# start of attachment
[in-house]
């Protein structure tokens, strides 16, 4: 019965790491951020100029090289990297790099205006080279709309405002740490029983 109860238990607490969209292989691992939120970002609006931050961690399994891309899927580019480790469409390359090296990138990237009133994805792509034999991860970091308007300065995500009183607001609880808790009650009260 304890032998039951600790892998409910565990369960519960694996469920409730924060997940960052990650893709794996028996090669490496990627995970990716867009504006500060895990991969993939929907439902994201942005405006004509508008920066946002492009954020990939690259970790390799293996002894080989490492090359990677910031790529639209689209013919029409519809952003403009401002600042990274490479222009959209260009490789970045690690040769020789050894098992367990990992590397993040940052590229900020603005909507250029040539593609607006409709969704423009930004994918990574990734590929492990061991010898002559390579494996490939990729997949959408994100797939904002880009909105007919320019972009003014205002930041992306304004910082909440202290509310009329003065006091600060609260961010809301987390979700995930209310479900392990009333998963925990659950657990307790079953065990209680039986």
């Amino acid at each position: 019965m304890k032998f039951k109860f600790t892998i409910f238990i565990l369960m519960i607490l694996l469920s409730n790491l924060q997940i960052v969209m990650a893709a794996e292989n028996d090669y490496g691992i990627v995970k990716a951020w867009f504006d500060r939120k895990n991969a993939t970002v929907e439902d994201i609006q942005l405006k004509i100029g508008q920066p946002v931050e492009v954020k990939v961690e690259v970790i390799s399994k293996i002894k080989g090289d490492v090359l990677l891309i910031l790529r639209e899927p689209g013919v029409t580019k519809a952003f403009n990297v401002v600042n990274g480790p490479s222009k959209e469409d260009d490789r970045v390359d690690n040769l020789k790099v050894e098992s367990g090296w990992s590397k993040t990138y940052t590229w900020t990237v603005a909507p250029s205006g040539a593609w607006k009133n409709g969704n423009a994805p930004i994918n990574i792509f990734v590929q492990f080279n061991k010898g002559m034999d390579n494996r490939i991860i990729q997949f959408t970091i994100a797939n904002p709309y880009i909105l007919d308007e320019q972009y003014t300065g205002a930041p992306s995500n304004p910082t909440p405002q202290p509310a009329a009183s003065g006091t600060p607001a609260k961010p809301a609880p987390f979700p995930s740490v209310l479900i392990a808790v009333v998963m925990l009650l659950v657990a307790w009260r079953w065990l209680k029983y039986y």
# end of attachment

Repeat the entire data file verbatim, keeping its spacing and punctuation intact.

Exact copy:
[in-house]
């Protein structure tokens, strides 16, 4: 019965790491951020100029090289990297790099205006080279709309405002740490029983 109860238990607490969209292989691992939120970002609006931050961690399994891309899927580019480790469409390359090296990138990237009133994805792509034999991860970091308007300065995500009183607001609880808790009650009260 304890032998039951600790892998409910565990369960519960694996469920409730924060997940960052990650893709794996028996090669490496990627995970990716867009504006500060895990991969993939929907439902994201942005405006004509508008920066946002492009954020990939690259970790390799293996002894080989490492090359990677910031790529639209689209013919029409519809952003403009401002600042990274490479222009959209260009490789970045690690040769020789050894098992367990990992590397993040940052590229900020603005909507250029040539593609607006409709969704423009930004994918990574990734590929492990061991010898002559390579494996490939990729997949959408994100797939904002880009909105007919320019972009003014205002930041992306304004910082909440202290509310009329003065006091600060609260961010809301987390979700995930209310479900392990009333998963925990659950657990307790079953065990209680039986």
């Amino acid at each position: 019965m304890k032998f039951k109860f600790t892998i409910f238990i565990l369960m519960i607490l694996l469920s409730n790491l924060q997940i960052v969209m990650a893709a794996e292989n028996d090669y490496g691992i990627v995970k990716a951020w867009f504006d500060r939120k895990n991969a993939t970002v929907e439902d994201i609006q942005l405006k004509i100029g508008q920066p946002v931050e492009v954020k990939v961690e690259v970790i390799s399994k293996i002894k080989g090289d490492v090359l990677l891309i910031l790529r639209e899927p689209g013919v029409t580019k519809a952003f403009n990297v401002v600042n990274g480790p490479s222009k959209e469409d260009d490789r970045v390359d690690n040769l020789k790099v050894e098992s367990g090296w990992s590397k993040t990138y940052t590229w900020t990237v603005a909507p250029s205006g040539a593609w607006k009133n409709g969704n423009a994805p930004i994918n990574i792509f990734v590929q492990f080279n061991k010898g002559m034999d390579n494996r490939i991860i990729q997949f959408t970091i994100a797939n904002p709309y880009i909105l007919d308007e320019q972009y003014t300065g205002a930041p992306s995500n304004p910082t909440p405002q202290p509310a009329a009183s003065g006091t600060p607001a609260k961010p809301a609880p987390f979700p995930s740490v209310l479900i392990a808790v009333v998963m925990l009650l659950v657990a307790w009260r079953w065990l209680k029983y039986y």